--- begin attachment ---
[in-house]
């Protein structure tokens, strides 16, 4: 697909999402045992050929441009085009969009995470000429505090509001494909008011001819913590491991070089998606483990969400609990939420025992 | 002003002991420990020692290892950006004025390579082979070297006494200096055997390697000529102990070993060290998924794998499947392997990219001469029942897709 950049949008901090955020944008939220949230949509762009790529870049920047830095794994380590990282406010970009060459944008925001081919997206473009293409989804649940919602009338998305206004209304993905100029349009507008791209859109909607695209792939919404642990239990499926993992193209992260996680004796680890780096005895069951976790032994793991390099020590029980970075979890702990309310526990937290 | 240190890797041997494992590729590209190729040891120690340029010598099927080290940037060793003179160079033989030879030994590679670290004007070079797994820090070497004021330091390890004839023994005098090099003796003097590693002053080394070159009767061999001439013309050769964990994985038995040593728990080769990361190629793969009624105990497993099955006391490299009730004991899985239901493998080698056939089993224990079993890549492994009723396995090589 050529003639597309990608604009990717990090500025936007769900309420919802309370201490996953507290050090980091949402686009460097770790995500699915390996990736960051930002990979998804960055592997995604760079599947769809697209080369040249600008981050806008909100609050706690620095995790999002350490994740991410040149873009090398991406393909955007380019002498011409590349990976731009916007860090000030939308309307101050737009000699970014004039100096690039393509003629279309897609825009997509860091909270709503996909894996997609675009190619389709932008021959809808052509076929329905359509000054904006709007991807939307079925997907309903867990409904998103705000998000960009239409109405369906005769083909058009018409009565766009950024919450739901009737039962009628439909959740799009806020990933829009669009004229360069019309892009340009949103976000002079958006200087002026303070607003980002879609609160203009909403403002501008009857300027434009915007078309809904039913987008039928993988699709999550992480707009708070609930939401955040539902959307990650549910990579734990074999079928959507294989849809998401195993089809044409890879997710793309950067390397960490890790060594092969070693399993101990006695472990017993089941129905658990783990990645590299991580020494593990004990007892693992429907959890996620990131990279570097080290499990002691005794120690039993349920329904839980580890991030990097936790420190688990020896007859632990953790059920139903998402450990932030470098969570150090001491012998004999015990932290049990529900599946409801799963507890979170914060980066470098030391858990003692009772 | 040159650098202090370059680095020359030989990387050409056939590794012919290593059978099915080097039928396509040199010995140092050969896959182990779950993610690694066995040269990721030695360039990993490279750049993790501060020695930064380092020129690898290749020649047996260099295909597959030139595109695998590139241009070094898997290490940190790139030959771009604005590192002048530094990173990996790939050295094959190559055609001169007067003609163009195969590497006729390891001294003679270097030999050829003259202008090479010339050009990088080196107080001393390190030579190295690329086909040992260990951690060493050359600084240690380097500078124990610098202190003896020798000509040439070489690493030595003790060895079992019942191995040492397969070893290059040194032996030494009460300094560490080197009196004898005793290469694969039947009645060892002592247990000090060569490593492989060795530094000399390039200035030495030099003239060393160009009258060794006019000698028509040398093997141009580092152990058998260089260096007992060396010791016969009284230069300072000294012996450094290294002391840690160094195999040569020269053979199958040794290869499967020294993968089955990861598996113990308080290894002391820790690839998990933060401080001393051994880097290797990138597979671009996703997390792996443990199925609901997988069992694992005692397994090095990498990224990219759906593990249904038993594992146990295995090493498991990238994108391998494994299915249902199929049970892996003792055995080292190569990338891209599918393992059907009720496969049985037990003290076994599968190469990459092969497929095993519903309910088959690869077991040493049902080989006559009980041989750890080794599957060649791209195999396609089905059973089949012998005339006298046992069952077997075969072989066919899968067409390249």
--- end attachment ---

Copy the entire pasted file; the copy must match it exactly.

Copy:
[in-house]
């Protein structure tokens, strides 16, 4: 697909999402045992050929441009085009969009995470000429505090509001494909008011001819913590491991070089998606483990969400609990939420025992 | 002003002991420990020692290892950006004025390579082979070297006494200096055997390697000529102990070993060290998924794998499947392997990219001469029942897709 950049949008901090955020944008939220949230949509762009790529870049920047830095794994380590990282406010970009060459944008925001081919997206473009293409989804649940919602009338998305206004209304993905100029349009507008791209859109909607695209792939919404642990239990499926993992193209992260996680004796680890780096005895069951976790032994793991390099020590029980970075979890702990309310526990937290 | 240190890797041997494992590729590209190729040891120690340029010598099927080290940037060793003179160079033989030879030994590679670290004007070079797994820090070497004021330091390890004839023994005098090099003796003097590693002053080394070159009767061999001439013309050769964990994985038995040593728990080769990361190629793969009624105990497993099955006391490299009730004991899985239901493998080698056939089993224990079993890549492994009723396995090589 050529003639597309990608604009990717990090500025936007769900309420919802309370201490996953507290050090980091949402686009460097770790995500699915390996990736960051930002990979998804960055592997995604760079599947769809697209080369040249600008981050806008909100609050706690620095995790999002350490994740991410040149873009090398991406393909955007380019002498011409590349990976731009916007860090000030939308309307101050737009000699970014004039100096690039393509003629279309897609825009997509860091909270709503996909894996997609675009190619389709932008021959809808052509076929329905359509000054904006709007991807939307079925997907309903867990409904998103705000998000960009239409109405369906005769083909058009018409009565766009950024919450739901009737039962009628439909959740799009806020990933829009669009004229360069019309892009340009949103976000002079958006200087002026303070607003980002879609609160203009909403403002501008009857300027434009915007078309809904039913987008039928993988699709999550992480707009708070609930939401955040539902959307990650549910990579734990074999079928959507294989849809998401195993089809044409890879997710793309950067390397960490890790060594092969070693399993101990006695472990017993089941129905658990783990990645590299991580020494593990004990007892693992429907959890996620990131990279570097080290499990002691005794120690039993349920329904839980580890991030990097936790420190688990020896007859632990953790059920139903998402450990932030470098969570150090001491012998004999015990932290049990529900599946409801799963507890979170914060980066470098030391858990003692009772 | 040159650098202090370059680095020359030989990387050409056939590794012919290593059978099915080097039928396509040199010995140092050969896959182990779950993610690694066995040269990721030695360039990993490279750049993790501060020695930064380092020129690898290749020649047996260099295909597959030139595109695998590139241009070094898997290490940190790139030959771009604005590192002048530094990173990996790939050295094959190559055609001169007067003609163009195969590497006729390891001294003679270097030999050829003259202008090479010339050009990088080196107080001393390190030579190295690329086909040992260990951690060493050359600084240690380097500078124990610098202190003896020798000509040439070489690493030595003790060895079992019942191995040492397969070893290059040194032996030494009460300094560490080197009196004898005793290469694969039947009645060892002592247990000090060569490593492989060795530094000399390039200035030495030099003239060393160009009258060794006019000698028509040398093997141009580092152990058998260089260096007992060396010791016969009284230069300072000294012996450094290294002391840690160094195999040569020269053979199958040794290869499967020294993968089955990861598996113990308080290894002391820790690839998990933060401080001393051994880097290797990138597979671009996703997390792996443990199925609901997988069992694992005692397994090095990498990224990219759906593990249904038993594992146990295995090493498991990238994108391998494994299915249902199929049970892996003792055995080292190569990338891209599918393992059907009720496969049985037990003290076994599968190469990459092969497929095993519903309910088959690869077991040493049902080989006559009980041989750890080794599957060649791209195999396609089905059973089949012998005339006298046992069952077997075969072989066919899968067409390249």